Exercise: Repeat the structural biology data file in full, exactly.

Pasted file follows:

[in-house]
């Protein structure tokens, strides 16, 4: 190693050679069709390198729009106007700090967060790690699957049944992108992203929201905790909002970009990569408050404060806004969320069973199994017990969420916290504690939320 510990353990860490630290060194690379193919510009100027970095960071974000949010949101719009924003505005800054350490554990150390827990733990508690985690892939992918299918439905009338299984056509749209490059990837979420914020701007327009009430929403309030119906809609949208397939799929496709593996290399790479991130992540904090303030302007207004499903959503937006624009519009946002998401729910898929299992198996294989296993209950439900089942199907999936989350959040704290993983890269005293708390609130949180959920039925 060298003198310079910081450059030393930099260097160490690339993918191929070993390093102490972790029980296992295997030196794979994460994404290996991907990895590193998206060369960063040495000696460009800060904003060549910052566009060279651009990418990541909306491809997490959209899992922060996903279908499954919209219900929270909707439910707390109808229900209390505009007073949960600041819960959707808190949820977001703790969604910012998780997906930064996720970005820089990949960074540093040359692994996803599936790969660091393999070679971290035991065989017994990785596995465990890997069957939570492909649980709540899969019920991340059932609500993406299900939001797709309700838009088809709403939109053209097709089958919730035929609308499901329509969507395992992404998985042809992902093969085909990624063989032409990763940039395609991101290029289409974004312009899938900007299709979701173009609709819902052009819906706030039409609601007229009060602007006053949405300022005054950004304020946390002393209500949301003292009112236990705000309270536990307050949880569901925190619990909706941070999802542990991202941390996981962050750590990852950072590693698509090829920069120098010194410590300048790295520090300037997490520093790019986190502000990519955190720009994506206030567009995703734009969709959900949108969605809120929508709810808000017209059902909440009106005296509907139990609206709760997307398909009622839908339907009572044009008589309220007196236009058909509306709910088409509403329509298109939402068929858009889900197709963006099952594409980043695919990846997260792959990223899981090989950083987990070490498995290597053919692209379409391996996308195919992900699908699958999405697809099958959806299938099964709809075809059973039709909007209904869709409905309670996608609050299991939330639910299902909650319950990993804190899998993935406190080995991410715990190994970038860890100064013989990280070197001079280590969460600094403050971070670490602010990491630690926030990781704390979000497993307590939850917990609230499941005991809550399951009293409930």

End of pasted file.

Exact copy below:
[in-house]
């Protein structure tokens, strides 16, 4: 190693050679069709390198729009106007700090967060790690699957049944992108992203929201905790909002970009990569408050404060806004969320069973199994017990969420916290504690939320 510990353990860490630290060194690379193919510009100027970095960071974000949010949101719009924003505005800054350490554990150390827990733990508690985690892939992918299918439905009338299984056509749209490059990837979420914020701007327009009430929403309030119906809609949208397939799929496709593996290399790479991130992540904090303030302007207004499903959503937006624009519009946002998401729910898929299992198996294989296993209950439900089942199907999936989350959040704290993983890269005293708390609130949180959920039925 060298003198310079910081450059030393930099260097160490690339993918191929070993390093102490972790029980296992295997030196794979994460994404290996991907990895590193998206060369960063040495000696460009800060904003060549910052566009060279651009990418990541909306491809997490959209899992922060996903279908499954919209219900929270909707439910707390109808229900209390505009007073949960600041819960959707808190949820977001703790969604910012998780997906930064996720970005820089990949960074540093040359692994996803599936790969660091393999070679971290035991065989017994990785596995465990890997069957939570492909649980709540899969019920991340059932609500993406299900939001797709309700838009088809709403939109053209097709089958919730035929609308499901329509969507395992992404998985042809992902093969085909990624063989032409990763940039395609991101290029289409974004312009899938900007299709979701173009609709819902052009819906706030039409609601007229009060602007006053949405300022005054950004304020946390002393209500949301003292009112236990705000309270536990307050949880569901925190619990909706941070999802542990991202941390996981962050750590990852950072590693698509090829920069120098010194410590300048790295520090300037997490520093790019986190502000990519955190720009994506206030567009995703734009969709959900949108969605809120929508709810808000017209059902909440009106005296509907139990609206709760997307398909009622839908339907009572044009008589309220007196236009058909509306709910088409509403329509298109939402068929858009889900197709963006099952594409980043695919990846997260792959990223899981090989950083987990070490498995290597053919692209379409391996996308195919992900699908699958999405697809099958959806299938099964709809075809059973039709909007209904869709409905309670996608609050299991939330639910299902909650319950990993804190899998993935406190080995991410715990190994970038860890100064013989990280070197001079280590969460600094403050971070670490602010990491630690926030990781704390979000497993307590939850917990609230499941005991809550399951009293409930």